English clichés are difficult for me. Even though I learned my dominant language as early as the age of 5, I find that English's foundational binaries cheapen the deep human experience in its diversity, complexity, and unboundedness: light/darkness, young/old, black/white, good/bad.
When I hear "take the high road" or "be the bigger man/person," I'm supposed to think that the low road is not morally good or that being the smaller person is weak -- and that between weak and strong, you need to be strong in order to prove you are right, not wrong.
These binaries give us the illusion of certainty. They give us the permission to hide behind one choice that can be or is directly in opposition to another reality we hold dear. We convince ourselves that as easy as this decision is (to take the higher ground), most people do not because the action itself is difficult, and the consequences require a vulnerability to the unknown that can be paralyzing.
When I was a chaplain at the University of California San Francisco Medical Center, our director, Dr. Michel Shields, taught us to take the low road. She encouraged us to limit distancing ourselves from the patients. In fact, we were trained to go right to the heart of the matter, their feelings. "The shortest distance between any two people is right here," as she would gesture from her heart to another.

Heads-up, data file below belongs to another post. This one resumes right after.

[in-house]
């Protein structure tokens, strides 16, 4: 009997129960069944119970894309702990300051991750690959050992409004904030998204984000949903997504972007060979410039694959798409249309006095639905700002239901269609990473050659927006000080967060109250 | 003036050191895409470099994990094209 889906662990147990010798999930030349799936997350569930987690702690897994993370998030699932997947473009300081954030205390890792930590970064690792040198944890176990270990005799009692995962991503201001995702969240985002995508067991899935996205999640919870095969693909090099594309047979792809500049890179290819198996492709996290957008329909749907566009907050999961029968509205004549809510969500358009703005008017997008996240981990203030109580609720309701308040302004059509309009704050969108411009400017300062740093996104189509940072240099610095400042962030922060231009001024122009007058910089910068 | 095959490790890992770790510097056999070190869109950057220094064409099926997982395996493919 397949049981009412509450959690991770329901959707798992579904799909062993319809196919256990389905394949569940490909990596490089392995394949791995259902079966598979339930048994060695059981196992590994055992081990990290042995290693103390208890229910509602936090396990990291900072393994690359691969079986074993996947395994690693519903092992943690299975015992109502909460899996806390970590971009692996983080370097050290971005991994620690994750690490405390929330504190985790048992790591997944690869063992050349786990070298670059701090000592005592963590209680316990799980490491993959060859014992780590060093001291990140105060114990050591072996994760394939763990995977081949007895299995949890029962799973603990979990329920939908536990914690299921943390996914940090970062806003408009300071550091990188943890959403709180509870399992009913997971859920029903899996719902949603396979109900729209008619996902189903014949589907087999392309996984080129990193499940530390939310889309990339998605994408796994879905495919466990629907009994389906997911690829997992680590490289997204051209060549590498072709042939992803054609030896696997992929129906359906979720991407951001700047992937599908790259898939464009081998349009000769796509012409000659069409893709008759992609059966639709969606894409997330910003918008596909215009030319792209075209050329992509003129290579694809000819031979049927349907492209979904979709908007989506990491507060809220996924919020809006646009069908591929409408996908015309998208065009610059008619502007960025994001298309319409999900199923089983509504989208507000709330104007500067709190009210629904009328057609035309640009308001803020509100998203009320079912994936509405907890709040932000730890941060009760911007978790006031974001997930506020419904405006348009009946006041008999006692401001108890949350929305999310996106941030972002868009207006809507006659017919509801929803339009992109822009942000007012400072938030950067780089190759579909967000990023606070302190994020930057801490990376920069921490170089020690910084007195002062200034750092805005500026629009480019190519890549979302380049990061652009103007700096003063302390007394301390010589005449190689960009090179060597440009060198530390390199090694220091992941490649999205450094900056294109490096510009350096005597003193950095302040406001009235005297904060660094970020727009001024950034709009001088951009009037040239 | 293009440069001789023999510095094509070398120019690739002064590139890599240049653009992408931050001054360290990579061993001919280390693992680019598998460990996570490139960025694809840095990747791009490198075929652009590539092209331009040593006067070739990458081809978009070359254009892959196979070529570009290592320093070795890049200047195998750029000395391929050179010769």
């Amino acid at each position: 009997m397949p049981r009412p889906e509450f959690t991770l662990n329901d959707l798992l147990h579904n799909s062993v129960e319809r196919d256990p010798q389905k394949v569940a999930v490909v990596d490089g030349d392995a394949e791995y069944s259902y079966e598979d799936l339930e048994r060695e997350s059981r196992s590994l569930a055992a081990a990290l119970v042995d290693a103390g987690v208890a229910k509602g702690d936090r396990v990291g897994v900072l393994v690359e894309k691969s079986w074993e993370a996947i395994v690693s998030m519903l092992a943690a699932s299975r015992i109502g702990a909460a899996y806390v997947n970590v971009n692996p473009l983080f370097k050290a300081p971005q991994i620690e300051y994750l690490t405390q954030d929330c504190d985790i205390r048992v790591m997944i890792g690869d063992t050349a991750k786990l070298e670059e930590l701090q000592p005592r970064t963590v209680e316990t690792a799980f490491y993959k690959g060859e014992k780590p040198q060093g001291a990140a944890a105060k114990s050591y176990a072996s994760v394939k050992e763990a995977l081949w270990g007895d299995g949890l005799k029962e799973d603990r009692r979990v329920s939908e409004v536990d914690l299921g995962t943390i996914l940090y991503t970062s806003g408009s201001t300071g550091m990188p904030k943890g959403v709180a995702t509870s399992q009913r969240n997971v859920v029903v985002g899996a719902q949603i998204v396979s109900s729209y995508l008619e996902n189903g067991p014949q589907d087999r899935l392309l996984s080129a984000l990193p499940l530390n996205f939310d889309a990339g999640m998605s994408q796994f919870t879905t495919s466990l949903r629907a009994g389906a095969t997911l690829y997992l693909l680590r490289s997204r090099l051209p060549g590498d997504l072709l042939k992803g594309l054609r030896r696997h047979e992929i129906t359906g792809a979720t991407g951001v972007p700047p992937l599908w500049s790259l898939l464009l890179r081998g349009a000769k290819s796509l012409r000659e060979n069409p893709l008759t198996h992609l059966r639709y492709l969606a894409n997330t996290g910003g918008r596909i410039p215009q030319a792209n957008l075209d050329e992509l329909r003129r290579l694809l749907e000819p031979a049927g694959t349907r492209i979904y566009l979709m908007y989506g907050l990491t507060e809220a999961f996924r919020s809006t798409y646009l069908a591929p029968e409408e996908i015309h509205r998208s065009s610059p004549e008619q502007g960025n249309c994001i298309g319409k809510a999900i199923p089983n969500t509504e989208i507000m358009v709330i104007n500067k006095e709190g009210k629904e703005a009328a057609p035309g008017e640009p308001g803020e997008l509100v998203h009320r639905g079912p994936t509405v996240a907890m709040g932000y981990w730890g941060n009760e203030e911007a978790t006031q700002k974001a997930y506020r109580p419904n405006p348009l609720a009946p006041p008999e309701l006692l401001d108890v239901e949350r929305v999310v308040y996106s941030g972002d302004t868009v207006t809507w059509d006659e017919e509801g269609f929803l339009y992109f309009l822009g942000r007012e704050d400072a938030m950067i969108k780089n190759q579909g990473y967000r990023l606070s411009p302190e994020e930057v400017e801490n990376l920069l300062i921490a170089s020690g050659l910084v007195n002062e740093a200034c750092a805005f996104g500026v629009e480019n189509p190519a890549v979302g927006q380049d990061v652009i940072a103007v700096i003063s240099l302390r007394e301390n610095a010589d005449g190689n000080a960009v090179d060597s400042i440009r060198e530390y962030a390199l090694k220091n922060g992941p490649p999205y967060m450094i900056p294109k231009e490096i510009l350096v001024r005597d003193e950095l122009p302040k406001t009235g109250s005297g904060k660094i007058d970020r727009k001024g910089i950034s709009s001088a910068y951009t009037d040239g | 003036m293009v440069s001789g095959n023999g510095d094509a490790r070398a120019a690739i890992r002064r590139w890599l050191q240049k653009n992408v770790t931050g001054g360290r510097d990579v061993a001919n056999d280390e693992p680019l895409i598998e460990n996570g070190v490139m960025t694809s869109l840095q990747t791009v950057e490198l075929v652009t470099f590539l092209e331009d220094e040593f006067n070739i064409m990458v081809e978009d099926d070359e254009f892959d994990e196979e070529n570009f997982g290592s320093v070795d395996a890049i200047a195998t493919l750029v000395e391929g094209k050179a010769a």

The low road meant being willing to companion someone as they experienced the bumps, stalls, traffic and road blocks of daily living. In most cases, daily living's provocative strains and challenges were not sensationalized with triumphant trumpet playing or Trump-ette blasting. Daily living measured each moment, each second, each breath, each painful sigh. The low road does not include a clear and fast route; instead, it is most often times ignored, looked over, dismissed, discounted.
Suffering cannot be avoided on the low road.
This suffering is relentless. Like a thriller filled with certain unexpected moments, suffering with others intrigues us to the point of wholeness as our deep longing for unity subsides for even the slightest of moments. When we cannot fix, cure or solve, we long to be there, be among, be a witness. We long to dignify someone else's experience by simply standing, sitting or being there.
Serving as a chaplain was one of the most difficult choices I have ever made. But it wasn't the pain and suffering that made it difficult, it was my own reluctance, defiance and propensity for pride that created much distance between me and the clients. My desire to always be right or to always do the right thing or to be understood as doing well, being thoughtful, and performing care kept me on the high road -- moving fast and remaining unwilling to allow myself to enter into the chaos of others for fear that it would delay me or ask something of my time, energy or resources. I might have been right, but my conscientious arm-folding kept me closed to the very experience of humanity that could redeem and unbind me from my ego.